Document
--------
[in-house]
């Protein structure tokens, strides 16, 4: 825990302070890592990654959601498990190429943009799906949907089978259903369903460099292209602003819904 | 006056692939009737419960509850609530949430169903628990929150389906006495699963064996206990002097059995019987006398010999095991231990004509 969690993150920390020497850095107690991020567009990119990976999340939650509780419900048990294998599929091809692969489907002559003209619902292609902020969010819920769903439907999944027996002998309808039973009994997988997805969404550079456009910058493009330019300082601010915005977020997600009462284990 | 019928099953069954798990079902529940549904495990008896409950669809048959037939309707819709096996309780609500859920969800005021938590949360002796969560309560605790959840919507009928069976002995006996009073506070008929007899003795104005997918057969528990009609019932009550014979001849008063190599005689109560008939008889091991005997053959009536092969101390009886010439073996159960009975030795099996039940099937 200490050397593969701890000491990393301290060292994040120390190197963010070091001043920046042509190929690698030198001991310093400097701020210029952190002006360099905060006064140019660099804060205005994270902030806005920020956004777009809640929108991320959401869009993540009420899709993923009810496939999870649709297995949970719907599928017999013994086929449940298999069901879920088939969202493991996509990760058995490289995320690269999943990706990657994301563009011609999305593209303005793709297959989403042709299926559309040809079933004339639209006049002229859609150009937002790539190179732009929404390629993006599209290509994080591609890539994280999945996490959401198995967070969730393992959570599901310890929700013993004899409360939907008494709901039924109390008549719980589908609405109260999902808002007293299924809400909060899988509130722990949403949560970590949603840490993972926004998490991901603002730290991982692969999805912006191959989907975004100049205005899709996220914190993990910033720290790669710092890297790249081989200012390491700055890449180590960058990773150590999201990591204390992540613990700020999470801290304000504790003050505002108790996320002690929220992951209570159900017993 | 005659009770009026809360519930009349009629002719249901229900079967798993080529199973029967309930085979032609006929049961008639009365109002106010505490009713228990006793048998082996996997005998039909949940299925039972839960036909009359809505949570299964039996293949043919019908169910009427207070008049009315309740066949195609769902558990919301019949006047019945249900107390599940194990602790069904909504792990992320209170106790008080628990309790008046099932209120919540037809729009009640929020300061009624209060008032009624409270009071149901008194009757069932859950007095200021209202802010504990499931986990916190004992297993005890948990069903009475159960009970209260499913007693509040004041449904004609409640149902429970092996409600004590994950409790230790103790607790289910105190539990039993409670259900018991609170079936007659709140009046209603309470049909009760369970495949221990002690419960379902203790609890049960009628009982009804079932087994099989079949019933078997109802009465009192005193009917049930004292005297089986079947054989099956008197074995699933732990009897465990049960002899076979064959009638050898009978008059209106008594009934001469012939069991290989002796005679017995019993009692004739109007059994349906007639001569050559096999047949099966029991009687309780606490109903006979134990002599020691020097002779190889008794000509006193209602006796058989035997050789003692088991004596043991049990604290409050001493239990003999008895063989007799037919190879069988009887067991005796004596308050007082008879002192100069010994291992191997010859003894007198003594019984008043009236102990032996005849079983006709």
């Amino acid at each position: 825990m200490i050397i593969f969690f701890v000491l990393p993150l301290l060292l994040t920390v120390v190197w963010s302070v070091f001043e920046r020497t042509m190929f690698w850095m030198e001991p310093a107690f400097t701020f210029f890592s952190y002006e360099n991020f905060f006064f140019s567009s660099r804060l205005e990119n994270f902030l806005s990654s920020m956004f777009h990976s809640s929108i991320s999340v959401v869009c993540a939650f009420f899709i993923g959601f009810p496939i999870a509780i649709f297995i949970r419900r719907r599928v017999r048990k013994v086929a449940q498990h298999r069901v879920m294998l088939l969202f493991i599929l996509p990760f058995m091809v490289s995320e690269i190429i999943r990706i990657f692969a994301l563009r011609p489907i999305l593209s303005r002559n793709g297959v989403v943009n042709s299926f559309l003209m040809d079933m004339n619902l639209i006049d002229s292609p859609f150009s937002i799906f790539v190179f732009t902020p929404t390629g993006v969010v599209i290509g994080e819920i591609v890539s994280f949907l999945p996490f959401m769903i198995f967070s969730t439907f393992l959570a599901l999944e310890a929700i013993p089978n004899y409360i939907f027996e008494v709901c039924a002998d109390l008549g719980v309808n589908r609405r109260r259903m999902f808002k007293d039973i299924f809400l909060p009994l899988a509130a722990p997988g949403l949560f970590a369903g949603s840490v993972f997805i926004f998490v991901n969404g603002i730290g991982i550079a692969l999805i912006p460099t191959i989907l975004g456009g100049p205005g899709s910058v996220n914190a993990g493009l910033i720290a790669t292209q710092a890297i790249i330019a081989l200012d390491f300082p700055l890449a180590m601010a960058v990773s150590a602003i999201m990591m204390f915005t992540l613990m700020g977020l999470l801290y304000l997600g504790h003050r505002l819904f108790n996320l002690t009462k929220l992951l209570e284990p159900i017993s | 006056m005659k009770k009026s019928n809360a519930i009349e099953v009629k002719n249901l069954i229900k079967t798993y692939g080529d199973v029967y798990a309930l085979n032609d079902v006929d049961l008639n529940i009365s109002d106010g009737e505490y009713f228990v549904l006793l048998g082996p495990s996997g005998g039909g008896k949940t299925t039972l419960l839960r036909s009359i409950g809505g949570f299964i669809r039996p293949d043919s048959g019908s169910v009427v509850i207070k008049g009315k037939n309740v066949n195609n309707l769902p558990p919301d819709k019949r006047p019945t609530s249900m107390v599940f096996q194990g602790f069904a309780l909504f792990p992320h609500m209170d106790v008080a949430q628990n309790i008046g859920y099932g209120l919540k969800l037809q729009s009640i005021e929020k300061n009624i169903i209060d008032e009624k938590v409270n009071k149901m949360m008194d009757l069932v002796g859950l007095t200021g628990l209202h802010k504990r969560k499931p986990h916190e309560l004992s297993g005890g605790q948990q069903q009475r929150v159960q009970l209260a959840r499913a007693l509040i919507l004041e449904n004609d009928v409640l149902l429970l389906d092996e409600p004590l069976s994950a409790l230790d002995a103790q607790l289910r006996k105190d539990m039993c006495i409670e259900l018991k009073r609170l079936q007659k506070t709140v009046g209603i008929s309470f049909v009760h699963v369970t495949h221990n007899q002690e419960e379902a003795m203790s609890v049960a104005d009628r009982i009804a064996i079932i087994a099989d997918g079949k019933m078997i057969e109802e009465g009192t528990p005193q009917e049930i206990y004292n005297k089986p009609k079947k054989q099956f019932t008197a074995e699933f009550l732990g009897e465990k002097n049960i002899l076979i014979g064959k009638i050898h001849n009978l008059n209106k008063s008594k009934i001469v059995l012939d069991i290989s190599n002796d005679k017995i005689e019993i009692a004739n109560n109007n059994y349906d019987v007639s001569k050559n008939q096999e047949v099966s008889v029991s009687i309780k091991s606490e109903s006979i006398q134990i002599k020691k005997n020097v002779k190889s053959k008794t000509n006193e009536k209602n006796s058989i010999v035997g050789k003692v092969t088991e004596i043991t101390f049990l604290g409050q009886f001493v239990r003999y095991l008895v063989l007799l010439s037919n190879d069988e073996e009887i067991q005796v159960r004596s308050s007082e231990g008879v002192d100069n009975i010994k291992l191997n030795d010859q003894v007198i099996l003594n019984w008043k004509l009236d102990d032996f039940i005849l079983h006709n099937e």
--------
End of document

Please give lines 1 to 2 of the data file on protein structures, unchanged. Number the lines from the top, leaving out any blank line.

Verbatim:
[in-house]
């Protein structure tokens, strides 16, 4: 825990302070890592990654959601498990190429943009799906949907089978259903369903460099292209602003819904 | 006056692939009737419960509850609530949430169903628990929150389906006495699963064996206990002097059995019987006398010999095991231990004509 969690993150920390020497850095107690991020567009990119990976999340939650509780419900048990294998599929091809692969489907002559003209619902292609902020969010819920769903439907999944027996002998309808039973009994997988997805969404550079456009910058493009330019300082601010915005977020997600009462284990 | 019928099953069954798990079902529940549904495990008896409950669809048959037939309707819709096996309780609500859920969800005021938590949360002796969560309560605790959840919507009928069976002995006996009073506070008929007899003795104005997918057969528990009609019932009550014979001849008063190599005689109560008939008889091991005997053959009536092969101390009886010439073996159960009975030795099996039940099937 200490050397593969701890000491990393301290060292994040120390190197963010070091001043920046042509190929690698030198001991310093400097701020210029952190002006360099905060006064140019660099804060205005994270902030806005920020956004777009809640929108991320959401869009993540009420899709993923009810496939999870649709297995949970719907599928017999013994086929449940298999069901879920088939969202493991996509990760058995490289995320690269999943990706990657994301563009011609999305593209303005793709297959989403042709299926559309040809079933004339639209006049002229859609150009937002790539190179732009929404390629993006599209290509994080591609890539994280999945996490959401198995967070969730393992959570599901310890929700013993004899409360939907008494709901039924109390008549719980589908609405109260999902808002007293299924809400909060899988509130722990949403949560970590949603840490993972926004998490991901603002730290991982692969999805912006191959989907975004100049205005899709996220914190993990910033720290790669710092890297790249081989200012390491700055890449180590960058990773150590999201990591204390992540613990700020999470801290304000504790003050505002108790996320002690929220992951209570159900017993 | 005659009770009026809360519930009349009629002719249901229900079967798993080529199973029967309930085979032609006929049961008639009365109002106010505490009713228990006793048998082996996997005998039909949940299925039972839960036909009359809505949570299964039996293949043919019908169910009427207070008049009315309740066949195609769902558990919301019949006047019945249900107390599940194990602790069904909504792990992320209170106790008080628990309790008046099932209120919540037809729009009640929020300061009624209060008032009624409270009071149901008194009757069932859950007095200021209202802010504990499931986990916190004992297993005890948990069903009475159960009970209260499913007693509040004041449904004609409640149902429970092996409600004590994950409790230790103790607790289910105190539990039993409670259900018991609170079936007659709140009046209603309470049909009760369970495949221990002690419960379902203790609890049960009628009982009804079932087994099989079949019933078997109802009465009192005193009917049930004292005297089986079947054989099956008197074995699933732990009897465990049960002899076979064959009638050898009978008059209106008594009934001469012939069991290989002796005679017995019993009692004739109007059994349906007639001569050559096999047949099966029991009687309780606490109903006979134990002599020691020097002779190889008794000509006193209602006796058989035997050789003692088991004596043991049990604290409050001493239990003999008895063989007799037919190879069988009887067991005796004596308050007082008879002192100069010994291992191997010859003894007198003594019984008043009236102990032996005849079983006709």